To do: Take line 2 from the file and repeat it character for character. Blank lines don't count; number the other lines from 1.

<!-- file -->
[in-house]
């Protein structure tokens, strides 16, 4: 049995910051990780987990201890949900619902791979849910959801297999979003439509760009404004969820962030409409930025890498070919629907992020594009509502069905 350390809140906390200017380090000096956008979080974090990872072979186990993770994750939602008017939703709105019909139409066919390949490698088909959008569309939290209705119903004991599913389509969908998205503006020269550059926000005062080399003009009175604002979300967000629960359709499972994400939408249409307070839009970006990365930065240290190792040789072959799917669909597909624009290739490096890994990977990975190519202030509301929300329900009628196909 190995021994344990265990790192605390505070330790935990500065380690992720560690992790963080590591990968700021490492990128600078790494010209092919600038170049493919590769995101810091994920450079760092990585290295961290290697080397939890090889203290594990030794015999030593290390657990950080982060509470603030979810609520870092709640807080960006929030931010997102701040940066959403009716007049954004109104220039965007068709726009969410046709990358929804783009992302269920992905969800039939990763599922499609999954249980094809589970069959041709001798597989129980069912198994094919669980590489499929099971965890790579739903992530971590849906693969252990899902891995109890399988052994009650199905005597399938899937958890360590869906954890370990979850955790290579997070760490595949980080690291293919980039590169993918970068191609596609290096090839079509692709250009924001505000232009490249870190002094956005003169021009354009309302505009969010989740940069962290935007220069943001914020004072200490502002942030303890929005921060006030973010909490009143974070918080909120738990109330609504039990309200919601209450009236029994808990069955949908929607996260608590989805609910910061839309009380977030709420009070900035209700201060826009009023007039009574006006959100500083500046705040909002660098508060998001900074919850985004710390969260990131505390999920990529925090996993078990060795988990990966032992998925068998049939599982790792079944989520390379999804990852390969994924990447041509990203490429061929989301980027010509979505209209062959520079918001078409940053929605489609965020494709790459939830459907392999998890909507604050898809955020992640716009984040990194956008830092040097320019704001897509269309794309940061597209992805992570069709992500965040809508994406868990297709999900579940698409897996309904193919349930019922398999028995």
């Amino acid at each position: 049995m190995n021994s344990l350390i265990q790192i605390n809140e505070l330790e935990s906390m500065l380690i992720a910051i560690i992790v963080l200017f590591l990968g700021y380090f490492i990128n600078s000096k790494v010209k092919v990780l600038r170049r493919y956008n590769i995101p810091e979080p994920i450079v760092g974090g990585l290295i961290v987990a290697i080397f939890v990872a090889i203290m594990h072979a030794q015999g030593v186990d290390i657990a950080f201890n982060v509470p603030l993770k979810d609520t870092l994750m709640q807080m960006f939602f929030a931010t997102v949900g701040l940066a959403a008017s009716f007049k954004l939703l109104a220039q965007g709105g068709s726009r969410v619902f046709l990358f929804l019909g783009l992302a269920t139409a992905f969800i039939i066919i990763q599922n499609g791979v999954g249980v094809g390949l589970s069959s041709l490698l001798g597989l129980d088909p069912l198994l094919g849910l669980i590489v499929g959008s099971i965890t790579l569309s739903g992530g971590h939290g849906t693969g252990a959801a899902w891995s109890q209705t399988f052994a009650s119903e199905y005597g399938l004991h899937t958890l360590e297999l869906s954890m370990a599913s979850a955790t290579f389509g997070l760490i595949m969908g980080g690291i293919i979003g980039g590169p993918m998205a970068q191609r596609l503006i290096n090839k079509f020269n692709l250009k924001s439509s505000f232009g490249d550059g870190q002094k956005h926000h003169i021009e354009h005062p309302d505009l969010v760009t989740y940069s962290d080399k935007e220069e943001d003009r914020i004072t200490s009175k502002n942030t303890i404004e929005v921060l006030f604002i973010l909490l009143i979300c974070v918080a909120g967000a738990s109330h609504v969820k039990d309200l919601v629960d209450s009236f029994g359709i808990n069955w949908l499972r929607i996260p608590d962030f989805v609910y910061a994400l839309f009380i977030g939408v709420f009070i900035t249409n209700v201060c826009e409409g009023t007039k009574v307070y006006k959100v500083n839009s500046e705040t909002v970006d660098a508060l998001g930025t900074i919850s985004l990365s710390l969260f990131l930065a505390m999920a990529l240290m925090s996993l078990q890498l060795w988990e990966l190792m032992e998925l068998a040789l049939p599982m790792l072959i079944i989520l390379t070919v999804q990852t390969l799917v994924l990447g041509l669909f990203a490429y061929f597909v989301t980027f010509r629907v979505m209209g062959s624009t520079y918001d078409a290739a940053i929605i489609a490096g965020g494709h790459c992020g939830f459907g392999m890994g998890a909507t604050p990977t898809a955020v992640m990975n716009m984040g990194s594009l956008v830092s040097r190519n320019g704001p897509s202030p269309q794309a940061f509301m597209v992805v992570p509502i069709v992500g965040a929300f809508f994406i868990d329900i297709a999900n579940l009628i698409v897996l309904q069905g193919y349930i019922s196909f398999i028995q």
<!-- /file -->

């Protein structure tokens, strides 16, 4: 049995910051990780987990201890949900619902791979849910959801297999979003439509760009404004969820962030409409930025890498070919629907992020594009509502069905 350390809140906390200017380090000096956008979080974090990872072979186990993770994750939602008017939703709105019909139409066919390949490698088909959008569309939290209705119903004991599913389509969908998205503006020269550059926000005062080399003009009175604002979300967000629960359709499972994400939408249409307070839009970006990365930065240290190792040789072959799917669909597909624009290739490096890994990977990975190519202030509301929300329900009628196909 190995021994344990265990790192605390505070330790935990500065380690992720560690992790963080590591990968700021490492990128600078790494010209092919600038170049493919590769995101810091994920450079760092990585290295961290290697080397939890090889203290594990030794015999030593290390657990950080982060509470603030979810609520870092709640807080960006929030931010997102701040940066959403009716007049954004109104220039965007068709726009969410046709990358929804783009992302269920992905969800039939990763599922499609999954249980094809589970069959041709001798597989129980069912198994094919669980590489499929099971965890790579739903992530971590849906693969252990899902891995109890399988052994009650199905005597399938899937958890360590869906954890370990979850955790290579997070760490595949980080690291293919980039590169993918970068191609596609290096090839079509692709250009924001505000232009490249870190002094956005003169021009354009309302505009969010989740940069962290935007220069943001914020004072200490502002942030303890929005921060006030973010909490009143974070918080909120738990109330609504039990309200919601209450009236029994808990069955949908929607996260608590989805609910910061839309009380977030709420009070900035209700201060826009009023007039009574006006959100500083500046705040909002660098508060998001900074919850985004710390969260990131505390999920990529925090996993078990060795988990990966032992998925068998049939599982790792079944989520390379999804990852390969994924990447041509990203490429061929989301980027010509979505209209062959520079918001078409940053929605489609965020494709790459939830459907392999998890909507604050898809955020992640716009984040990194956008830092040097320019704001897509269309794309940061597209992805992570069709992500965040809508994406868990297709999900579940698409897996309904193919349930019922398999028995």